I love a fast counterattack. The moment when a soccer game breaks open and suddenly five or six players are all racing toward goal, attackers looking to fill the right lanes and defenders desperately planning a last-ditch tackle that could score a goal. And these are not just exciting moments. Recent research has shown that attacking at speed correlates strongly with odds of scoring.

The faster an attack is, the higher the chance of scoring along a roughly linear scale. But weirdly, at above about eight yards per second, the relationship breaks down.

Attacks that cover ground at a rate faster than eight yards per second are extremely rare. This is because it’s not reasonably possible to run with the ball much faster than that. Take Mame Biram Diouf’s goal against Manchester City last week:

From the clearance to the shot, Stoke and Diouf cover about 80 yards in 10 seconds. It’s a perfect example of the utility of attacking speed. By driving up the heart of the defense, Diouf gets a one-on-one chance against keeper Joe Hart. While Hart perhaps could have done better against the shot, the chance was an excellent one precisely because the speedy counterattack prevented City from putting any defensive pressure on Diouf at the point of the strike.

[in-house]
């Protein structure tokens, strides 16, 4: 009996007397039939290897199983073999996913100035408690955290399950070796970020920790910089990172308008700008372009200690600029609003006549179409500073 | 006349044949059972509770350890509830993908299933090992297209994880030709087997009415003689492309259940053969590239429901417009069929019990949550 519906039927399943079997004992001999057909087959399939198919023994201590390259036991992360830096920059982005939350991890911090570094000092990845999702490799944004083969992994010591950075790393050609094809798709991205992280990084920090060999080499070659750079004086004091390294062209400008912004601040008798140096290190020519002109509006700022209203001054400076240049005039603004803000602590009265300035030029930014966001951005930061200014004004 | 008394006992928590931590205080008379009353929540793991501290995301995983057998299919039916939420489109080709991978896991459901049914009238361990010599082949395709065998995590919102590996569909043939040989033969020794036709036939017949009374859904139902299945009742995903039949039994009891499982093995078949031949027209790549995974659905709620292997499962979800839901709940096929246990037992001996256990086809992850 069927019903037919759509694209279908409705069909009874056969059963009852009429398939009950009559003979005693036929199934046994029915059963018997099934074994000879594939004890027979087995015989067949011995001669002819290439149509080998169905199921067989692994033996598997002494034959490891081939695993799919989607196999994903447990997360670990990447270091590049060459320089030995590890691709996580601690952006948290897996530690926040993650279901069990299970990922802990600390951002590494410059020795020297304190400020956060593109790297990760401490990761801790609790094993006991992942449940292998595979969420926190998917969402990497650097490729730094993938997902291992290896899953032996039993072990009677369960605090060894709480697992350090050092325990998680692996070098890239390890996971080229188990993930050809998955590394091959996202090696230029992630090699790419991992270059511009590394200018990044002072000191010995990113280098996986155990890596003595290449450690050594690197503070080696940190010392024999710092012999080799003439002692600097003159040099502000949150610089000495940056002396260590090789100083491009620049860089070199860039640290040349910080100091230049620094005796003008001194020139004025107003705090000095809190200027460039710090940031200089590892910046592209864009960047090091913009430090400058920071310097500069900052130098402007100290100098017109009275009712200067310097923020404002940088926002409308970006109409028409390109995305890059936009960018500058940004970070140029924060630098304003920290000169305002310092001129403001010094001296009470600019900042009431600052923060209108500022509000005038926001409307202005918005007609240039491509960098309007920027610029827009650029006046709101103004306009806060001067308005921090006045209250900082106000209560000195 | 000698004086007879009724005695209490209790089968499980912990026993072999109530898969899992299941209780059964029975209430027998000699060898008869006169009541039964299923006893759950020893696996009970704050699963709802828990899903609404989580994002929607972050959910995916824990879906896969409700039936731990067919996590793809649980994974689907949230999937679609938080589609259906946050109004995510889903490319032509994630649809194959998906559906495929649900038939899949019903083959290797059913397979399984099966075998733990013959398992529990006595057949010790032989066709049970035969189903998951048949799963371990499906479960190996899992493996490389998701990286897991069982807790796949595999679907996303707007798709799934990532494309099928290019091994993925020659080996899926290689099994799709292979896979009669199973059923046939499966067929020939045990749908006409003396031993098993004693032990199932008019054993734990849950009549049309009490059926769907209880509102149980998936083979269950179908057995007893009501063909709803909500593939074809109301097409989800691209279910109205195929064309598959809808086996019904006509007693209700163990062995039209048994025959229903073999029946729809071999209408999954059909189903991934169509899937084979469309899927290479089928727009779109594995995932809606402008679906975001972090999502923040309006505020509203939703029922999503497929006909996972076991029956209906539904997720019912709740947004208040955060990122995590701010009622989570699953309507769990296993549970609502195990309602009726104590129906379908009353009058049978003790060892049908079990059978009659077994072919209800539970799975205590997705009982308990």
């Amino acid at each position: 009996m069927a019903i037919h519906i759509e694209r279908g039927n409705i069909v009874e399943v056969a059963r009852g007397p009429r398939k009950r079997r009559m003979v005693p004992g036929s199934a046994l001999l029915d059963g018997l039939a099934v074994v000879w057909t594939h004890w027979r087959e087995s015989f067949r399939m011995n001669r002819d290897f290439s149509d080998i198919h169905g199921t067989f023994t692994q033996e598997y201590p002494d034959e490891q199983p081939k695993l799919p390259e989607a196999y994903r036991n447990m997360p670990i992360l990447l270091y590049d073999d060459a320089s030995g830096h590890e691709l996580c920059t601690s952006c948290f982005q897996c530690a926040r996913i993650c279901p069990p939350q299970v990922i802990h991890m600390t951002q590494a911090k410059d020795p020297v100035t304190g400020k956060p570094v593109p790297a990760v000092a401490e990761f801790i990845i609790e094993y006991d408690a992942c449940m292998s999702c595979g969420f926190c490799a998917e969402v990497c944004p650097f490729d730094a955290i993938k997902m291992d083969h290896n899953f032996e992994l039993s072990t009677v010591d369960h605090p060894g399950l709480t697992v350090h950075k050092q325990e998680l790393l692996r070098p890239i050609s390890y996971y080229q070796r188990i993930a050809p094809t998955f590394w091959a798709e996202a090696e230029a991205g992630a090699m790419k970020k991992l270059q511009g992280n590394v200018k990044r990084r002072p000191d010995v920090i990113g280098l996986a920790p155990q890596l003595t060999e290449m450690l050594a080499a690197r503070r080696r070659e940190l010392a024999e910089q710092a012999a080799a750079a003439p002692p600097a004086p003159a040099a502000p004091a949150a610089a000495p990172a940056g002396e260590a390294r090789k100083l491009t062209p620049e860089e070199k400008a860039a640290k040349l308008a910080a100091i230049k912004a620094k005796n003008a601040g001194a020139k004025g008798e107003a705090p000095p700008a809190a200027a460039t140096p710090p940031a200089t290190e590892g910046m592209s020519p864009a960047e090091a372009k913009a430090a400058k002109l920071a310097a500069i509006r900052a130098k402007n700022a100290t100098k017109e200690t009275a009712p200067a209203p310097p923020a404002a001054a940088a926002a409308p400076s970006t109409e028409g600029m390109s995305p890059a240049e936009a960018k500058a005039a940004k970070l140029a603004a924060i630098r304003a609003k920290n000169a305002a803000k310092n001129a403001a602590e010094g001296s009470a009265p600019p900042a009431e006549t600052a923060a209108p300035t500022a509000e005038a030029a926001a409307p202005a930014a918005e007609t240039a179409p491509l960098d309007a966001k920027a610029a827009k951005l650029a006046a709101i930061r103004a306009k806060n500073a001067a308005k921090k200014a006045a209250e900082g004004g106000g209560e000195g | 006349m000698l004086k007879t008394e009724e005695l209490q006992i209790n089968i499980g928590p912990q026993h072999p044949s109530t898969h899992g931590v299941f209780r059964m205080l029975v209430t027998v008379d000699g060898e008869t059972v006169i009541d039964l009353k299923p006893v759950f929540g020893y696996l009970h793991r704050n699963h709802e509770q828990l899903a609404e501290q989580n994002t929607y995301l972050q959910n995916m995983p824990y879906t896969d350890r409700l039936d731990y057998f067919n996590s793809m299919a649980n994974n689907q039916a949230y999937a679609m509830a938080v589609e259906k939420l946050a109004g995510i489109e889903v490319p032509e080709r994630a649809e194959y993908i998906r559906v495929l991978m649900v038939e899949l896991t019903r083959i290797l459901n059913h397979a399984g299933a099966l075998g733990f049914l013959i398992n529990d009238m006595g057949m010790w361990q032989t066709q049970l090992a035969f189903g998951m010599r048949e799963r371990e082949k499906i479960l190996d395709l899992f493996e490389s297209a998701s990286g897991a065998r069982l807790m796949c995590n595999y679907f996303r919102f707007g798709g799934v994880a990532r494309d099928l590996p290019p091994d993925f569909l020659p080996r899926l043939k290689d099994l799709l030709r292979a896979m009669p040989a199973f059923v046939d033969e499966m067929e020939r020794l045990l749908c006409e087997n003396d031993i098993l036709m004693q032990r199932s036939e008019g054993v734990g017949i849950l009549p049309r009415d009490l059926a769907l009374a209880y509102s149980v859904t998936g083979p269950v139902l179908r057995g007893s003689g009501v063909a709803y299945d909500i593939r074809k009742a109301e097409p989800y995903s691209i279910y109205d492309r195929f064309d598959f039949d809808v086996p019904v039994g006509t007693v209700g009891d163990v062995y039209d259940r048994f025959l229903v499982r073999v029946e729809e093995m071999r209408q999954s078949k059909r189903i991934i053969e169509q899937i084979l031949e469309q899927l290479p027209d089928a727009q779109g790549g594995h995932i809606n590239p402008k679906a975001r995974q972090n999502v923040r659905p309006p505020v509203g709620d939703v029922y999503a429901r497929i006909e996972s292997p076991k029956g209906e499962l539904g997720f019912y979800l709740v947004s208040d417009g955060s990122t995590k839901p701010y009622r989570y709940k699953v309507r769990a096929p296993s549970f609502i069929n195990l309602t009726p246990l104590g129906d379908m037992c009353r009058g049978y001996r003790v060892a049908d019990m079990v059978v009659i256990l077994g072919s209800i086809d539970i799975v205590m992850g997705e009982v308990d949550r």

To go faster than that, the attacking team probably has to use less effective attacking methods. It would take a very long pass, moving much faster than a player is likely to run, to create an attack at 12 or 15 yards per second. That means, in turn, that the attacking player needs to be well ahead of the ball, and thus that he is probably already defended. In my new expected goals methodology, I adjust attacking speed for whether the attack includes a very long pass.

So how do we measure which teams attack at speed? I do not think average attacking speed will be a very useful metric because it will be skewed by those few very fast but not very useful attacks. I think the simplest way to do it is just to collect the total number of fast attacks. As you can see from the above chart, at about five yards per second, the odds of a shot being converted rises to over 10 percent. That seems like a reasonably good cut-off. So which teams last year took the most shots after fast attacks?

Liverpool tops the list, unsurprisingly. Chelsea is notable here for having slightly more fast attacks that did not involve a very long pass. Brendan Rodgers encouraged long-balling, and Liverpool’s 20 shots following a long-ball driven fast attack was the most in the Premier League.